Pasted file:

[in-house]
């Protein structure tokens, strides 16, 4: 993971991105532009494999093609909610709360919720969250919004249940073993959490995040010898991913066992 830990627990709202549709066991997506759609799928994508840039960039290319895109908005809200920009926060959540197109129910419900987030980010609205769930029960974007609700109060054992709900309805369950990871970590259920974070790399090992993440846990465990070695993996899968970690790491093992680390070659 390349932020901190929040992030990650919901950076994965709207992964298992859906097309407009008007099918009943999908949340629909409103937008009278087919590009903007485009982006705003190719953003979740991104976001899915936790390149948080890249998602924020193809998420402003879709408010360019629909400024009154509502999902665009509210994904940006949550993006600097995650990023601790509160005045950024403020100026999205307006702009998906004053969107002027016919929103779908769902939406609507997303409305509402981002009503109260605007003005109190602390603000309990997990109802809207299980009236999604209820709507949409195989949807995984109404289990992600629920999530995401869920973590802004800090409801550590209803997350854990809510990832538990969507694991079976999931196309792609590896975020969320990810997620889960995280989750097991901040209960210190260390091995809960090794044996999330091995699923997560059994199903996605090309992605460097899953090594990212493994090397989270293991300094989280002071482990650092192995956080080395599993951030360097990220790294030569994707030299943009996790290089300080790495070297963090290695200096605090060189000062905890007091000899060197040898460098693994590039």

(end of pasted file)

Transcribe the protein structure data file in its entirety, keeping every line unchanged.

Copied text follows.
[in-house]
């Protein structure tokens, strides 16, 4: 993971991105532009494999093609909610709360919720969250919004249940073993959490995040010898991913066992 830990627990709202549709066991997506759609799928994508840039960039290319895109908005809200920009926060959540197109129910419900987030980010609205769930029960974007609700109060054992709900309805369950990871970590259920974070790399090992993440846990465990070695993996899968970690790491093992680390070659 390349932020901190929040992030990650919901950076994965709207992964298992859906097309407009008007099918009943999908949340629909409103937008009278087919590009903007485009982006705003190719953003979740991104976001899915936790390149948080890249998602924020193809998420402003879709408010360019629909400024009154509502999902665009509210994904940006949550993006600097995650990023601790509160005045950024403020100026999205307006702009998906004053969107002027016919929103779908769902939406609507997303409305509402981002009503109260605007003005109190602390603000309990997990109802809207299980009236999604209820709507949409195989949807995984109404289990992600629920999530995401869920973590802004800090409801550590209803997350854990809510990832538990969507694991079976999931196309792609590896975020969320990810997620889960995280989750097991901040209960210190260390091995809960090794044996999330091995699923997560059994199903996605090309992605460097899953090594990212493994090397989270293991300094989280002071482990650092192995956080080395599993951030360097990220790294030569994707030299943009996790290089300080790495070297963090290695200096605090060189000062905890007091000899060197040898460098693994590039």